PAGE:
Sexual Healing: A Confession of Trauma


Note: This is a snippet of a guest post I wrote over at Trust Tending, a blog written by my friend Kristen Noelle. She is a talented artist with a heart of pure gold. For the entire month of July, she’s been speaking candidly about sex & so graciously asked me to write a story of my own. It’s been published for almost a week, but the weight of this post is so important that I wanted to share it here as well.

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I was fifteen when I entered into a tumultuous relationship with a boy I thought I would marry. In that same year of life I gave my body to him.

In the cramped backseat of a van, as moonlight flooded through the windshield & onto our shoulders, I first experienced the fear in sex; that raw, frightening sense of vulnerability; that vicious kind of surrender, mixed with both Yes & No.

On my back, laying on top of school workbooks & baseball gloves, I winced as I braced myself with each penetration, his mouth recklessly finding mine. So many emotions were pulsating through my body: love, anxiety, excitement, dread, satisfaction, sadness… and not one ounce of pleasure.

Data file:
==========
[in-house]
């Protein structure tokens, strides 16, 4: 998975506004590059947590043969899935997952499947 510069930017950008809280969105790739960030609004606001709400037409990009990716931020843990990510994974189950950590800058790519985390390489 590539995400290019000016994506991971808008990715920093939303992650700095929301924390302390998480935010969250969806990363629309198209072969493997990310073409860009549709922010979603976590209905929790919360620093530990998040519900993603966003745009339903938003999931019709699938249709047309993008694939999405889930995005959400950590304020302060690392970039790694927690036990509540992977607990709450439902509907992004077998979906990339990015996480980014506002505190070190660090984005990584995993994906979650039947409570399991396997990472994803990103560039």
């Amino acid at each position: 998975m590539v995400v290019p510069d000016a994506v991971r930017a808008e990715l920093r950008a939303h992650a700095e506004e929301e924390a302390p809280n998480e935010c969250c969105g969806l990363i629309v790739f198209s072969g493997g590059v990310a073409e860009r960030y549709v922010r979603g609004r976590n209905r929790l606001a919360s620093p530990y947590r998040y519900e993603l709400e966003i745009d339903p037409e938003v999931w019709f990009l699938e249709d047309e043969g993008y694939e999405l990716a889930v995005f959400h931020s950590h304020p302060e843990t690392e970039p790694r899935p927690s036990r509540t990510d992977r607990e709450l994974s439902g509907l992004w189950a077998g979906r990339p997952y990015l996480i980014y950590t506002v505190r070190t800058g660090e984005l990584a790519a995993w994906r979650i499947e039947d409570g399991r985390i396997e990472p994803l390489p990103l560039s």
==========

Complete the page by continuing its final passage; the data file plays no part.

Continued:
I was confused. Was this sex? Was this what the fuss was all about? It all seemed so… careless; so meaningless. I felt my mind leave my body & it hovered over me for the next 10 minutes as I struggled with losing my innocence.

When it was over, I put on my clothes slowly. My body felt like it was vibrating; I could barely tie my shoe laces. I was trembling.

The thoughts in my mind raced as he drove me home. I sat quietly in the passenger seat, ruminating over what had just happened. My feelings were mixed: I felt violated; I felt pain, actual physical & emotional pain; I felt joy for successfully mimicking the passion & moves of a “real” woman; I felt confused; I felt lost; I felt terrifyingly exposed.

These emotions carried on into every single sexual activity he & I found ourselves in. It waxed (very seldom waned) until the day he forced me free from his grip, nearly three years later, when our relationship ended without much warning. He left me picking up the pieces of my broken heart. Many of those pieces were never found; I believe he still has them in his possession.

I have nothing of his.

Months passed.

On the telephone one evening, a friend of mine was playfully coaxing me to get into the nitty-gritty of my sexual relationships. So I told him of my ex-lover. I told him of the tears, the anxiety, the feelings of despair every time he penetrated my body. I told him of the few times I tried (& failed) to slice open my flesh after having sex with him, making thick welts on my arms that lasted for the rest of the evening — my battle scars.

I said these things lightheartedly, almost laughing, as if it were a normal part of any relationship. I’ll never forget the horror in my friend’s voice:

“My god, Ev`Yan. That’s not normal,” he said, concerned. “That was rape.”

It took my friend’s brutal honesty for me to see the sexual unhealthiness in my previous relationship. Before that, it had never entered my mind.

From that moment on, my idea of sex shifted into a place of darkness.

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